Art Facts

July 1, 2004

July 8, 2004

July 15, 2004

Much-combed-over 'Hairspray' manages to keep its hold

What's not to like about "Hairspray"? The eight-time Tony Award-winning musical now playing at the San Diego Civic Theatre snagged honors for best costumes, book, lyrics, and best direction for San Diego director Jack O'Brien. It's nostalgic, kitschy, funny -- and it's just plain fun.

The touring production features an outstanding cast, including comedy writer and "Hollywood Squares" veteran Bruce Vilanch in the hefty role of Edna Turnblad.

The show is based on, and retains, the high camp of the 1988 film of the same name by indie film auteur John Waters. Waters has always portrayed big-hearted outsiders whose weirdness eventually triumphs over the conventional.

The musical, like the film, takes place in racially segregated Baltimore in 1962. The story follows short, plus-sized teen Tracy Turnblad on her bid to get on an American Bandstand-like dance show. After learning some soulful moves from a black friend, Tracy makes it onto "The Corny Collins Show," sharing airtime with the slender, all-white, beautiful kids.

A perennial optimist, Tracy never doubts her own ability, style or outrageous helmet-like hair. It doesn't take long for her to win the spotlight and boyfriend away from popularity princess Amber Von Tussle (Jordan Ballard). Having achieved her goals so quickly, she turns her attention to integrating, via television, the racially segregated city -- a topic played with a proper dose of sincerity in the ridiculously campy musical.

But when the pro-integration rally she organizes gets her arrested, it's up to her friends and family to bust her out in time to compete for the title of Miss Hairspray 1962 -- and promote racial equality.

Keala Settle and Austin Miller play the unlikely romantic couple in "Hairspray," running through July 18 at the San Diego Civic Theatre. Photo: Chris Bennion

From the opening sequence of "Good Morning Baltimore," the audience is treated to David Rockwell's cartoonish, colorful and eye-popping sets. If "Hairspray" had nothing else going for it, it would be worth seeing to indulge in Rockwell's creations -- not to mention William Ivey Long's deliciously bold costumes, and Paul Huntley's handiwork with wigs and hair design.

But luckily, we get more. The touring cast here gives strong performances. Keala Settle as Tracy seems always to be in motion -- it's a surprise she's able to keep her robust size with the workout she must get every night.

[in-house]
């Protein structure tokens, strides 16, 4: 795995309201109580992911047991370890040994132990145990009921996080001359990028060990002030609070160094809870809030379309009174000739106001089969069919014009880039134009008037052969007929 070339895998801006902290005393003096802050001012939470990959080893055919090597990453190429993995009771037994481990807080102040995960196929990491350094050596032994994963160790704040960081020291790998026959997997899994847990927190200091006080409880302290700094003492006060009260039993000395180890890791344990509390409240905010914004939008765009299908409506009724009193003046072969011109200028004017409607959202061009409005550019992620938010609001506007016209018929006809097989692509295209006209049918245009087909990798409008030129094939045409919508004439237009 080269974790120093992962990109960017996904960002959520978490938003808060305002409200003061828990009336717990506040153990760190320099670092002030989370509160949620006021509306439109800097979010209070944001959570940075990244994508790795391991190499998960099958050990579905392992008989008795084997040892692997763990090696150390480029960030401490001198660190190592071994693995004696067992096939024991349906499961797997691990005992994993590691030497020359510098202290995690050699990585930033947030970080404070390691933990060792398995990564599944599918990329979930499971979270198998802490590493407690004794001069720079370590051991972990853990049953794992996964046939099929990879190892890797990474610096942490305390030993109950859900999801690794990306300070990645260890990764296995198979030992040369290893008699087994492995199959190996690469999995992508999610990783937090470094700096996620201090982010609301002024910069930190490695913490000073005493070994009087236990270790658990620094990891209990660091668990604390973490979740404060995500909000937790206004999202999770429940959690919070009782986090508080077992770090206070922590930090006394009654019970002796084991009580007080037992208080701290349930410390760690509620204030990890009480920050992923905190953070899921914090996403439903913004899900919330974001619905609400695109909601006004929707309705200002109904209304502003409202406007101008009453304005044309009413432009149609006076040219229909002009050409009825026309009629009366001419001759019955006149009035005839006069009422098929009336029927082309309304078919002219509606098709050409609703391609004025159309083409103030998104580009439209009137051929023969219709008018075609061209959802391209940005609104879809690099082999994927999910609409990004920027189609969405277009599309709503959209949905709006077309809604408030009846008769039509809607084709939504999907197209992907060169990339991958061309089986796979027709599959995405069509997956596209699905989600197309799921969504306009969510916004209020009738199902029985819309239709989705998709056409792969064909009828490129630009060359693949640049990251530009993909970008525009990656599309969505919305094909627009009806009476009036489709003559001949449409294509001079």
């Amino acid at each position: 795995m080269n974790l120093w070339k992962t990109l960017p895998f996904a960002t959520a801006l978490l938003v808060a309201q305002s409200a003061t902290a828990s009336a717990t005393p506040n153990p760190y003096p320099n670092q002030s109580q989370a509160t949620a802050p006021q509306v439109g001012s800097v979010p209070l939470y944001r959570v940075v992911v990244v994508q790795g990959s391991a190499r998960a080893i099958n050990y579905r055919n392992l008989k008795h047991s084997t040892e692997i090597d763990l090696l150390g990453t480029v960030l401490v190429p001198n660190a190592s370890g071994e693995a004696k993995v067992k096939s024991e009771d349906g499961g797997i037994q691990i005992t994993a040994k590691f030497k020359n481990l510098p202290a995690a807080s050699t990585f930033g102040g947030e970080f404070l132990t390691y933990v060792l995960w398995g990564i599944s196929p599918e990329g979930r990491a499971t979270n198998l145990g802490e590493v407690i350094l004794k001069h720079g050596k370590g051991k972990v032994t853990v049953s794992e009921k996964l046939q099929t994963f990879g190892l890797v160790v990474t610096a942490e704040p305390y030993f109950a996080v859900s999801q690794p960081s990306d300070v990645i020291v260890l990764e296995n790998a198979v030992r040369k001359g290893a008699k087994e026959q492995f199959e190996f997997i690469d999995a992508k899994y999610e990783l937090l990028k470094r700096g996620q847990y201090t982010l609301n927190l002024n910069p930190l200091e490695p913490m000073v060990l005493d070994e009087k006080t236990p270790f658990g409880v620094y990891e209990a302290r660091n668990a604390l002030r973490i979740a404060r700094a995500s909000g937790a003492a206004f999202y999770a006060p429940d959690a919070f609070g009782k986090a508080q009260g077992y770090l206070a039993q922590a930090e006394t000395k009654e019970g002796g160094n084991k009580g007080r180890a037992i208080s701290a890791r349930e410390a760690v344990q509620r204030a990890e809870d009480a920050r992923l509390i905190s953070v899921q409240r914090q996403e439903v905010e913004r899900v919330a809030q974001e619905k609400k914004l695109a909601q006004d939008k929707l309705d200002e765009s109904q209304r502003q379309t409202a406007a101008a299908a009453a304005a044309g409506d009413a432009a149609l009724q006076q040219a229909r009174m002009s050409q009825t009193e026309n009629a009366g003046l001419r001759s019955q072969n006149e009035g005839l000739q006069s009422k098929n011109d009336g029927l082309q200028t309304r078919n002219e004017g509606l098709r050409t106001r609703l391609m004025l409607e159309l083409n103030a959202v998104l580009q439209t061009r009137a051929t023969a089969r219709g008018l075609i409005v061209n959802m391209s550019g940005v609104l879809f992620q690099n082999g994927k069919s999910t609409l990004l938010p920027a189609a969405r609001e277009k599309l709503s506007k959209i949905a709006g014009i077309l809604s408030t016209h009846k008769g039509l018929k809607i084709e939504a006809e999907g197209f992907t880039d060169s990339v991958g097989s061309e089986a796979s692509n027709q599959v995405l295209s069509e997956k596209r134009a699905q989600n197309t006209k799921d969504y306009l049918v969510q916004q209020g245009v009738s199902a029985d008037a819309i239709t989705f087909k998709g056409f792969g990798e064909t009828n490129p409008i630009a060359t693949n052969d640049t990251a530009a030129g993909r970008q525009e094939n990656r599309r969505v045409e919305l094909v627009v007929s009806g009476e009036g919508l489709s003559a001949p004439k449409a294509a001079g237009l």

While this cast may be vocally less over the top than the original, it could be construed as an improvement. Settle is enchanting as she sings "I Can Hear the Bells," and her voice is fuller and more soulful, less whiny, than Marissa Jaret Winokur's, who originated the role.

And Vilanch, though still limited, has a wider vocal range than originator Harvey Fierstein as Tracy's super-sized mother. Sans Fierstein's low, gritty voice, Vilanch more successfully crosses over from a character clearly played by a man to one that, with a little suspended disbelief, is just a big burly woman. One of the show's highlights is the sweet and very funny soft-shoe duet "Timeless to Me," performed by Vilanch and Todd Susman as Tracy's father.

Vilanch, who has written for every major awards show and many popular entertainers, is a master of timing and improvisation. Much of the humor is era-appropriate ("I'm like a book of green stamps -- beyond redemption."), but Vilanch's surprising comedic punches at local politics are met with enthusiastic laughter.

Also exceedingly fun to watch is Sandra Denise as Tracy's best friend Penny Pingleton, a loveable space cadet. Denise's off-tempo dork dancing is a riot and provides a grand payoff to her makeover at the end. Terron Brooks as Seaweed, the lanky, smooth-talking friend that teaches Tracy a thing or two about dancing to "jungle music," struts his stuff in "Run and Tell That." And Charlotte Crossley in a brassy blonde wig as Motormouth Maybelle, Seaweed's mother and host of "Negro Day," has got attitude up to here, belting it out on the gospel-like "I Know Where I've Been."

O'Brien's Tony for directing is well deserved, as is much of the hype for "Hairspray." The story may be as light as aerosol, but this production is like the best hairspray on the market -- firm, in control, holding ultimate style and never flaky.

PROGRAM: "Hairspray," directed by Jack O'Brien

Organization: Broadway/San Diego

Tickets: $34.50-$78

Dates: Through July 18

Show times: Tuesday and Thursday at 7:30 p.m., Wednesday at 7 p.m., Friday at 8 p.m.; Saturday at 2 and 8 p.m.; Sunday at 1 and 6 p.m.

Location: San Diego Civic Theatre, 202 C St., downtown

More information: (619) 570-1100,

July 1, 2004

July 8, 2004

July 15, 2004